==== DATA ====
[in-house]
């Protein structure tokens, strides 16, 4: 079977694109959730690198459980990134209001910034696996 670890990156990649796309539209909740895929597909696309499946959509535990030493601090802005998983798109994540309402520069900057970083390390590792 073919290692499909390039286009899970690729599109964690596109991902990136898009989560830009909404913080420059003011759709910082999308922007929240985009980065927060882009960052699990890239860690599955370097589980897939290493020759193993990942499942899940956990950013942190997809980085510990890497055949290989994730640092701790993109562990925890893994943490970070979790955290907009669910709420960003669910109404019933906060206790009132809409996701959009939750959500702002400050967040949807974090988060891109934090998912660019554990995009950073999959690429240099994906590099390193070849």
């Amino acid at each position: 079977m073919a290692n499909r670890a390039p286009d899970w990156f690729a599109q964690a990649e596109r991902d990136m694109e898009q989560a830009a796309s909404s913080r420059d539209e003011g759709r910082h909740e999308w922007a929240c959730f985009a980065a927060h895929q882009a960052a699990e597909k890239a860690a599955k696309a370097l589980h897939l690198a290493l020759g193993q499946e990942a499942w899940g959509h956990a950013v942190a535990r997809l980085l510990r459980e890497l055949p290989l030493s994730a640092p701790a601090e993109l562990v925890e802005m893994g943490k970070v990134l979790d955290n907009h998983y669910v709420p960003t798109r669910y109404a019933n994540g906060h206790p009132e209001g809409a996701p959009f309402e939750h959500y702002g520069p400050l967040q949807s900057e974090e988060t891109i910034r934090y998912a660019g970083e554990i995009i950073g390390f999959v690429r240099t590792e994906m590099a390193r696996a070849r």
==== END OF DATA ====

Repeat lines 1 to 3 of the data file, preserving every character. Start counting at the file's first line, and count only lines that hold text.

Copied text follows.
[in-house]
């Protein structure tokens, strides 16, 4: 079977694109959730690198459980990134209001910034696996 670890990156990649796309539209909740895929597909696309499946959509535990030493601090802005998983798109994540309402520069900057970083390390590792 073919290692499909390039286009899970690729599109964690596109991902990136898009989560830009909404913080420059003011759709910082999308922007929240985009980065927060882009960052699990890239860690599955370097589980897939290493020759193993990942499942899940956990950013942190997809980085510990890497055949290989994730640092701790993109562990925890893994943490970070979790955290907009669910709420960003669910109404019933906060206790009132809409996701959009939750959500702002400050967040949807974090988060891109934090998912660019554990995009950073999959690429240099994906590099390193070849």
């Amino acid at each position: 079977m073919a290692n499909r670890a390039p286009d899970w990156f690729a599109q964690a990649e596109r991902d990136m694109e898009q989560a830009a796309s909404s913080r420059d539209e003011g759709r910082h909740e999308w922007a929240c959730f985009a980065a927060h895929q882009a960052a699990e597909k890239a860690a599955k696309a370097l589980h897939l690198a290493l020759g193993q499946e990942a499942w899940g959509h956990a950013v942190a535990r997809l980085l510990r459980e890497l055949p290989l030493s994730a640092p701790a601090e993109l562990v925890e802005m893994g943490k970070v990134l979790d955290n907009h998983y669910v709420p960003t798109r669910y109404a019933n994540g906060h206790p009132e209001g809409a996701p959009f309402e939750h959500y702002g520069p400050l967040q949807s900057e974090e988060t891109i910034r934090y998912a660019g970083e554990i995009i950073g390390f999959v690429r240099t590792e994906m590099a390193r696996a070849r």